The world was watching as Donald Trump and Hillary Clinton clashed face-to-face for the first time.
The Democrat and Republican rivals squared off in a 90-minute debate at Hofstra University in New York - their first head-to-head debate in the race to the White House. It was screened to tens of millions of television viewers in America and live-streamed across the world.
Here are the key points from the passionate debate, as the candidates hurled accusations at each other.
After months of mud-slinging over the airwaves and online it was the first time Trump and Clinton shared a stage.
The pair arrived in the auditorium at Hofstra University in New York to cheers and smiled as they shook hands, Clinton greeting the tycoon with: "Hey, how are you Donald?"
Jobs and the economy
-- Hillary Clinton (@HillaryClinton) September 27, 2016
The candidates kicked off with different approaches to the first question on Americans' wealth and work, Clinton looking to future policies while Trump targeted the Democrats' record in government. Clinton noted that it was her granddaughter Charlotte's second birthday as she pledged to achieve gender parity in the workplace and increase taxes for the wealthy.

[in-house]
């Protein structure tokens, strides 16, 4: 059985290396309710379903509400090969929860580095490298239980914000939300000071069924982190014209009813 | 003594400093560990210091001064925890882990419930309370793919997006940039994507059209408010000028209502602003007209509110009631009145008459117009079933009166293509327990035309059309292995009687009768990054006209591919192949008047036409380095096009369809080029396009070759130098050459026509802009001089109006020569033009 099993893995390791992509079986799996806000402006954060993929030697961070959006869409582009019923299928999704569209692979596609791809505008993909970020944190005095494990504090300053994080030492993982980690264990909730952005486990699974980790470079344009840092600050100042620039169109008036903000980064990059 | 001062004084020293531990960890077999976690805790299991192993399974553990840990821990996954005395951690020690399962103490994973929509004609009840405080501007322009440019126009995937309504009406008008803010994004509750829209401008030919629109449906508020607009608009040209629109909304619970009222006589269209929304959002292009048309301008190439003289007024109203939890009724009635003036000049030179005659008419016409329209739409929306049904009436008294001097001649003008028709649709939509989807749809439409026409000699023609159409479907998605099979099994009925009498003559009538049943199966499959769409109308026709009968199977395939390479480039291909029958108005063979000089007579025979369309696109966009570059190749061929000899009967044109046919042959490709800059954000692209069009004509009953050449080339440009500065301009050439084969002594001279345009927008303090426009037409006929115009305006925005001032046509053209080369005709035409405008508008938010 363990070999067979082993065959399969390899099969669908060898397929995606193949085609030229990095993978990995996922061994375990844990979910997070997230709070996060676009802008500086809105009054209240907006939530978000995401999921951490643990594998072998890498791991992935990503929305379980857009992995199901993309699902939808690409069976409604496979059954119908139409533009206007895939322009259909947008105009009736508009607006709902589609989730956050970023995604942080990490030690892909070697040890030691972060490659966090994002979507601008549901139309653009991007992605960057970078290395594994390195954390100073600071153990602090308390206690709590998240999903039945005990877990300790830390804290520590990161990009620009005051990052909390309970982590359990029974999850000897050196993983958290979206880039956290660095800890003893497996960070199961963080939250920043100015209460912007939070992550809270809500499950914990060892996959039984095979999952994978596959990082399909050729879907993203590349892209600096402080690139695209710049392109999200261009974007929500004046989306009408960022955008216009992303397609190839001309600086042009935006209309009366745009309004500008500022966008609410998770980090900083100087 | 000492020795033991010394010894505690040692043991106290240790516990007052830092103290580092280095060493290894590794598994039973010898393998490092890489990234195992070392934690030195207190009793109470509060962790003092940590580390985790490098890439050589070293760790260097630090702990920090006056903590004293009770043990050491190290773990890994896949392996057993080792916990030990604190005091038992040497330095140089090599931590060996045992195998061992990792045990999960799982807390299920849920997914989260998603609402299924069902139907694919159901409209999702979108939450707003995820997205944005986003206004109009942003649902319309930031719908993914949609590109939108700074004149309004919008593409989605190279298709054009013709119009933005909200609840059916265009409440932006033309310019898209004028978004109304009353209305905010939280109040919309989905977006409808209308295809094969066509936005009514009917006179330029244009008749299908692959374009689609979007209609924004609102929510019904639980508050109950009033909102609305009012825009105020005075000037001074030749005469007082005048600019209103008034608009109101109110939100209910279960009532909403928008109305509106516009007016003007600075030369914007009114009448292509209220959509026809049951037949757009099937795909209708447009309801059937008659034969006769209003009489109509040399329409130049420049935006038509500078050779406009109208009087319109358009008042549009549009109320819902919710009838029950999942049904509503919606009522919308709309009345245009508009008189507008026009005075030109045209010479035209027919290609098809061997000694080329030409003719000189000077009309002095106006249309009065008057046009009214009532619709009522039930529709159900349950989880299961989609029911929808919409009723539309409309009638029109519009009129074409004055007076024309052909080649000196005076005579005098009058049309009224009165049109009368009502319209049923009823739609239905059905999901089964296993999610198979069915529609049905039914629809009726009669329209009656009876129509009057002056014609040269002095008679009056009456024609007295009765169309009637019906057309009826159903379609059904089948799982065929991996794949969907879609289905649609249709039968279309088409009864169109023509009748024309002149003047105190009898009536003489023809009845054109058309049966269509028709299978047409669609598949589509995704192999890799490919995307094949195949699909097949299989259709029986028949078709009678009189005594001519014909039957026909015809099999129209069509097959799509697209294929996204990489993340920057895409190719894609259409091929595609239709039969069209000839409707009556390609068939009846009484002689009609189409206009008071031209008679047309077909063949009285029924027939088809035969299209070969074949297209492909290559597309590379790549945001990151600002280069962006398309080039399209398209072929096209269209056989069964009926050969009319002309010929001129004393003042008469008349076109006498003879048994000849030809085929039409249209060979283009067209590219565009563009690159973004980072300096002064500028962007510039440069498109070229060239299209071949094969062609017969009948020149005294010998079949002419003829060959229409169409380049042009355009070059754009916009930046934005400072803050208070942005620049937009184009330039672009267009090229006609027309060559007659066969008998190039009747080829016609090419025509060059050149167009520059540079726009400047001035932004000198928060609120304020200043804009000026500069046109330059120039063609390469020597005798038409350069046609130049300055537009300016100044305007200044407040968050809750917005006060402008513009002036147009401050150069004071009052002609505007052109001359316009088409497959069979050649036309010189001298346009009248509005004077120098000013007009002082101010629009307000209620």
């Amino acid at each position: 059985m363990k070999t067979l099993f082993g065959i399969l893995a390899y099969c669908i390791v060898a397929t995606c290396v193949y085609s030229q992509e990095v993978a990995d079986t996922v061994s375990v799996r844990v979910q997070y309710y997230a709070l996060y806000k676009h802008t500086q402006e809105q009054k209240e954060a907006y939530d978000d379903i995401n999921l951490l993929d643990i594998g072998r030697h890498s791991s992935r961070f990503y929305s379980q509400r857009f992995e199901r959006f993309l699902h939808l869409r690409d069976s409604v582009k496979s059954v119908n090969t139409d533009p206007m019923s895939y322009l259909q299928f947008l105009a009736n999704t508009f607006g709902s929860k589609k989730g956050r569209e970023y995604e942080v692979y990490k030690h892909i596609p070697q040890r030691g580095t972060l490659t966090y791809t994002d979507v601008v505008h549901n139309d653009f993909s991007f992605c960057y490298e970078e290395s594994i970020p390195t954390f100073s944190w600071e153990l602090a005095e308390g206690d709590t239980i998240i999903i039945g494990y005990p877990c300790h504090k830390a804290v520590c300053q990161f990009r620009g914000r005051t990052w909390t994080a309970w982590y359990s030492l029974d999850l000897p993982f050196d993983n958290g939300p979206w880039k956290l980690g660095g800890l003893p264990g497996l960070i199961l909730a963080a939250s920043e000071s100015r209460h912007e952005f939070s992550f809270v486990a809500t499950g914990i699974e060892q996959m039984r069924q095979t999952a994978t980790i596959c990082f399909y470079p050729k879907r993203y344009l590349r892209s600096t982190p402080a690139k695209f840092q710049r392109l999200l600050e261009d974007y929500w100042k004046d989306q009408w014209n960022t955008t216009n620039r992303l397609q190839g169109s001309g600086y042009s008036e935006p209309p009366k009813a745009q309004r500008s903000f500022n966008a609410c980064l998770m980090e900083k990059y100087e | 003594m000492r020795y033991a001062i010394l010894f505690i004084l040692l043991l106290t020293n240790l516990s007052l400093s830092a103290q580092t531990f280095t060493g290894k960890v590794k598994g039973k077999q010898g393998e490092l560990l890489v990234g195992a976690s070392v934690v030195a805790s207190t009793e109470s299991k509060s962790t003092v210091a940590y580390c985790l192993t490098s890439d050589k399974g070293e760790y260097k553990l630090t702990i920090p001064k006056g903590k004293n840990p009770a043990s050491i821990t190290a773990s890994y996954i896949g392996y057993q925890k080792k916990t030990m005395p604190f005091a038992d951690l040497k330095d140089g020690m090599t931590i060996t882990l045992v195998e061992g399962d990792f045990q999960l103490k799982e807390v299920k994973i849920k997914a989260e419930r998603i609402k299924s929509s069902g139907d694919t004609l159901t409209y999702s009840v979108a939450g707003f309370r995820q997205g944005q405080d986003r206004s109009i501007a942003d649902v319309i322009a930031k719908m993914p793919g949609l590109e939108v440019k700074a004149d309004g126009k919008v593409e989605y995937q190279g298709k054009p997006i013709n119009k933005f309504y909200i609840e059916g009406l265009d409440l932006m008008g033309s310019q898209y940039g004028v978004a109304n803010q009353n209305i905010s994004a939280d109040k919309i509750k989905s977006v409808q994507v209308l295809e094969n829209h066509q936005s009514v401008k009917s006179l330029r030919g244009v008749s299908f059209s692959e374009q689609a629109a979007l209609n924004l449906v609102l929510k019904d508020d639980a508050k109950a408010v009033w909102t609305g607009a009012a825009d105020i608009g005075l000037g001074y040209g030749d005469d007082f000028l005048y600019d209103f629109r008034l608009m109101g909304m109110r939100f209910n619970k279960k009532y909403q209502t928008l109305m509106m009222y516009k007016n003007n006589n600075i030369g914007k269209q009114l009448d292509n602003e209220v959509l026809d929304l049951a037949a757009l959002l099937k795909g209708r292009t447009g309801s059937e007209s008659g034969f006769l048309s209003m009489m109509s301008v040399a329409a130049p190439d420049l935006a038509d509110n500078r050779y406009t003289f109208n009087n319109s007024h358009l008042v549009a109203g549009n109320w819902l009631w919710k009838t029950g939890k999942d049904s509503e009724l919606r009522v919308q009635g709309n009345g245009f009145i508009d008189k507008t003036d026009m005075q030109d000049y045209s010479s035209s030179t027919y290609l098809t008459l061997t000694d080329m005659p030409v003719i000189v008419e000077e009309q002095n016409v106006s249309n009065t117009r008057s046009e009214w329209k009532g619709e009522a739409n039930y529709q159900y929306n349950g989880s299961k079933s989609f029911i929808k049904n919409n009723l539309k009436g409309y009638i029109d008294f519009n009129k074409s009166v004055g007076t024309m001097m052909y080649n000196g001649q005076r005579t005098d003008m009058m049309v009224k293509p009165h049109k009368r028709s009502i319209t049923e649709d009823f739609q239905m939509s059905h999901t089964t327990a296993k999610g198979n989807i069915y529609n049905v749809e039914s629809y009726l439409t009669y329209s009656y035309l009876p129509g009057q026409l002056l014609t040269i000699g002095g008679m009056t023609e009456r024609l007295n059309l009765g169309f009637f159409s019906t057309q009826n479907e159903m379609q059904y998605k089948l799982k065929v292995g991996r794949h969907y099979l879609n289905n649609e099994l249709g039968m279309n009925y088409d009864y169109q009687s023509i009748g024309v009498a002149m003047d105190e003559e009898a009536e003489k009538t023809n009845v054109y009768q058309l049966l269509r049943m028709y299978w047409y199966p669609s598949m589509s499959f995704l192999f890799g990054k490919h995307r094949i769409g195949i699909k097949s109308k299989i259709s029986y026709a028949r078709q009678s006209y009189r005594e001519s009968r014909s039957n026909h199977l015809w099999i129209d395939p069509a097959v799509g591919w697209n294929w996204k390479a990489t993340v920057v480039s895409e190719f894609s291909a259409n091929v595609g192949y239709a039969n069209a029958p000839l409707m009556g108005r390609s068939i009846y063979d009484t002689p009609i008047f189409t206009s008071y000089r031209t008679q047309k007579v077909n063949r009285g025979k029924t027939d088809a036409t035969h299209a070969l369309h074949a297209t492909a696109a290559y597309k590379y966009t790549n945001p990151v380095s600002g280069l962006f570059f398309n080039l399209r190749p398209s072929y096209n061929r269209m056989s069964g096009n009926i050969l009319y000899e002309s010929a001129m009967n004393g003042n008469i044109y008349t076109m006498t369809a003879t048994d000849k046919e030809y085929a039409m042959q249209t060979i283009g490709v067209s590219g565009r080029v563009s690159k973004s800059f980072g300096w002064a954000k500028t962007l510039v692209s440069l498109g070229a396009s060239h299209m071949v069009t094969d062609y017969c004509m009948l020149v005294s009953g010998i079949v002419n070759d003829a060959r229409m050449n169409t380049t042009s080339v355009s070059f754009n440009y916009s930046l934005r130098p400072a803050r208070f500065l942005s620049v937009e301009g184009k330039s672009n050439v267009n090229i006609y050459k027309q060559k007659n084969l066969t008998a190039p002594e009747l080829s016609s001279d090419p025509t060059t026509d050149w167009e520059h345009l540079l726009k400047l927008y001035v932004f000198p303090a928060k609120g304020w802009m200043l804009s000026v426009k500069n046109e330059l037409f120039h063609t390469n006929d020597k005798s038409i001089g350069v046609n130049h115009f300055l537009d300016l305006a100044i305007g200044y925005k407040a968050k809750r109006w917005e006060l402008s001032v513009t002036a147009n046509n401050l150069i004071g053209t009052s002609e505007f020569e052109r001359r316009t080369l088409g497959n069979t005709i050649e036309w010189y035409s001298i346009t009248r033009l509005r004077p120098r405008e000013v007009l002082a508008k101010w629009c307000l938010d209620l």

Trump said the US had lost jobs to Mexico and industry to China and promised to revive the US economy by lowering taxes, cutting regulation and renegotiating trade deals. He repeatedly attacked his rival's husband, former US president Bill Clinton, for the North American Free Trade Agreement that was approved under his administration in the 1990s.
Clinton used the subject of family income to launch a personal attack on Trump, contrasting his charmed start in life with her own.
Emails and tax returns
These were two subjects both candidates could expect to be attacked on. Clinton admitted that she had made a mistake by using a private email system during her tenure as US secretary of state.
Trump said he would only disclose his tax affairs if his rival releases the "33,000 emails" deleted from her private server.
However, Clinton accused Trump of hiding "something terrible", suggesting he may not be as wealthy as he claims, pays a low rate of tax or gives smaller charitable donations than he has claimed.